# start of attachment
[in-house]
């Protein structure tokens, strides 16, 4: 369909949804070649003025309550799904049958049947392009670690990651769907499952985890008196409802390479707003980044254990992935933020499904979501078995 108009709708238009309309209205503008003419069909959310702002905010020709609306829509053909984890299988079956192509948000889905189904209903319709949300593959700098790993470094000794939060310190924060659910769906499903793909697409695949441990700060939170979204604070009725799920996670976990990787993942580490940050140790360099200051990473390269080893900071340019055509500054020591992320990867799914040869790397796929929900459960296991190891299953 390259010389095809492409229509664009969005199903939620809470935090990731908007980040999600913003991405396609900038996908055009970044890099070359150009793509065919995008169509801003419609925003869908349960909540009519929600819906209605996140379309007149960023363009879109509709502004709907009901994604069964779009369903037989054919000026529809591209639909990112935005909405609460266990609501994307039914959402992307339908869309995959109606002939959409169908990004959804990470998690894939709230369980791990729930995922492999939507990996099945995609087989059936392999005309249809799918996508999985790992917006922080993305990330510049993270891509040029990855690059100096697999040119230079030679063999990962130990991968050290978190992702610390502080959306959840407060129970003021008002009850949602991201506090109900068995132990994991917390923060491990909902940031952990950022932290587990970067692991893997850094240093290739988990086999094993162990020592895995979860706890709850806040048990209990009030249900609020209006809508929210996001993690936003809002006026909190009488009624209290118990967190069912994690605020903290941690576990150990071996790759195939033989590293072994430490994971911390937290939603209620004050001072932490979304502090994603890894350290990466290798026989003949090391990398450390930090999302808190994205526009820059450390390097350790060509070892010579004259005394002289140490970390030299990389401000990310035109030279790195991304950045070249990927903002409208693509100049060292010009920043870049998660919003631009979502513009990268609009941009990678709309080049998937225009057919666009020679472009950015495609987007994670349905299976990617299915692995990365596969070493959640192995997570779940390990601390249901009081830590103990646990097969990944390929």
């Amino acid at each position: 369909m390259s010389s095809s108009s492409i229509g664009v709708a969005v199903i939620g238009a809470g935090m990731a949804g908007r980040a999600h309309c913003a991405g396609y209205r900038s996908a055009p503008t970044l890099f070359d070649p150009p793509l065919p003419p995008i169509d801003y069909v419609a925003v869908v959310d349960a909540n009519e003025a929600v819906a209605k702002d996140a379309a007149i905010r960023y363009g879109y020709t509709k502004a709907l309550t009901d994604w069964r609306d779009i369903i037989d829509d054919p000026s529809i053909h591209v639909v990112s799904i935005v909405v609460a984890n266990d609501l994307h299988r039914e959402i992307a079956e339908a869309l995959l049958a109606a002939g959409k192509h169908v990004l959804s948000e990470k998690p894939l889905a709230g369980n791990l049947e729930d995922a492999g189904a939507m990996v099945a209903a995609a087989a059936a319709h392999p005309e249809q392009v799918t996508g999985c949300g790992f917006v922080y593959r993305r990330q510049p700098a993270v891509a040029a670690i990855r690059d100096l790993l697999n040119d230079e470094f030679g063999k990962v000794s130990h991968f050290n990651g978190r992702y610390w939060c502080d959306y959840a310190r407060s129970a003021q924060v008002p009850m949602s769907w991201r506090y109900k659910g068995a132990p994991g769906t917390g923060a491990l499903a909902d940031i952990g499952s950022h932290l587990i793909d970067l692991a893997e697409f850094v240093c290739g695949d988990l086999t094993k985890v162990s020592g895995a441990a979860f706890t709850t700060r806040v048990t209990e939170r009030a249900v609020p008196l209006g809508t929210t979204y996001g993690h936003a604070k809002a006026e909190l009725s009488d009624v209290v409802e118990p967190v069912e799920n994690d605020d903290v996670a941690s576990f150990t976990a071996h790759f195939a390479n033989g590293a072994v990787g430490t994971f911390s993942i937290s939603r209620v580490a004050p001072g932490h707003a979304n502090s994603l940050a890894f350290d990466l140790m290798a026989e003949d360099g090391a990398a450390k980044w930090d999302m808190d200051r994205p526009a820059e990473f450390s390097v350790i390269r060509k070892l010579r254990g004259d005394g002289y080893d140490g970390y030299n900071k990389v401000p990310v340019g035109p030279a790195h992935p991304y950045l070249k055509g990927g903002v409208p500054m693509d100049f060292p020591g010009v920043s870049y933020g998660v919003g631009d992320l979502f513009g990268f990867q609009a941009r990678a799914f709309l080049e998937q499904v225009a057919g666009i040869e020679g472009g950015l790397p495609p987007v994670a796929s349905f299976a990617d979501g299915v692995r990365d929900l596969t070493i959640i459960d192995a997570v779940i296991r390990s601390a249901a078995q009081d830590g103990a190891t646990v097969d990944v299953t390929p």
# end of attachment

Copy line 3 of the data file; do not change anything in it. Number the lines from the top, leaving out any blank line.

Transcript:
């Amino acid at each position: 369909m390259s010389s095809s108009s492409i229509g664009v709708a969005v199903i939620g238009a809470g935090m990731a949804g908007r980040a999600h309309c913003a991405g396609y209205r900038s996908a055009p503008t970044l890099f070359d070649p150009p793509l065919p003419p995008i169509d801003y069909v419609a925003v869908v959310d349960a909540n009519e003025a929600v819906a209605k702002d996140a379309a007149i905010r960023y363009g879109y020709t509709k502004a709907l309550t009901d994604w069964r609306d779009i369903i037989d829509d054919p000026s529809i053909h591209v639909v990112s799904i935005v909405v609460a984890n266990d609501l994307h299988r039914e959402i992307a079956e339908a869309l995959l049958a109606a002939g959409k192509h169908v990004l959804s948000e990470k998690p894939l889905a709230g369980n791990l049947e729930d995922a492999g189904a939507m990996v099945a209903a995609a087989a059936a319709h392999p005309e249809q392009v799918t996508g999985c949300g790992f917006v922080y593959r993305r990330q510049p700098a993270v891509a040029a670690i990855r690059d100096l790993l697999n040119d230079e470094f030679g063999k990962v000794s130990h991968f050290n990651g978190r992702y610390w939060c502080d959306y959840a310190r407060s129970a003021q924060v008002p009850m949602s769907w991201r506090y109900k659910g068995a132990p994991g769906t917390g923060a491990l499903a909902d940031i952990g499952s950022h932290l587990i793909d970067l692991a893997e697409f850094v240093c290739g695949d988990l086999t094993k985890v162990s020592g895995a441990a979860f706890t709850t700060r806040v048990t209990e939170r009030a249900v609020p008196l209006g809508t929210t979204y996001g993690h936003a604070k809002a006026e909190l009725s009488d009624v209290v409802e118990p967190v069912e799920n994690d605020d903290v996670a941690s576990f150990t976990a071996h790759f195939a390479n033989g590293a072994v990787g430490t994971f911390s993942i937290s939603r209620v580490a004050p001072g932490h707003a979304n502090s994603l940050a890894f350290d990466l140790m290798a026989e003949d360099g090391a990398a450390k980044w930090d999302m808190d200051r994205p526009a820059e990473f450390s390097v350790i390269r060509k070892l010579r254990g004259d005394g002289y080893d140490g970390y030299n900071k990389v401000p990310v340019g035109p030279a790195h992935p991304y950045l070249k055509g990927g903002v409208p500054m693509d100049f060292p020591g010009v920043s870049y933020g998660v919003g631009d992320l979502f513009g990268f990867q609009a941009r990678a799914f709309l080049e998937q499904v225009a057919g666009i040869e020679g472009g950015l790397p495609p987007v994670a796929s349905f299976a990617d979501g299915v692995r990365d929900l596969t070493i959640i459960d192995a997570v779940i296991r390990s601390a249901a078995q009081d830590g103990a190891t646990v097969d990944v299953t390929p």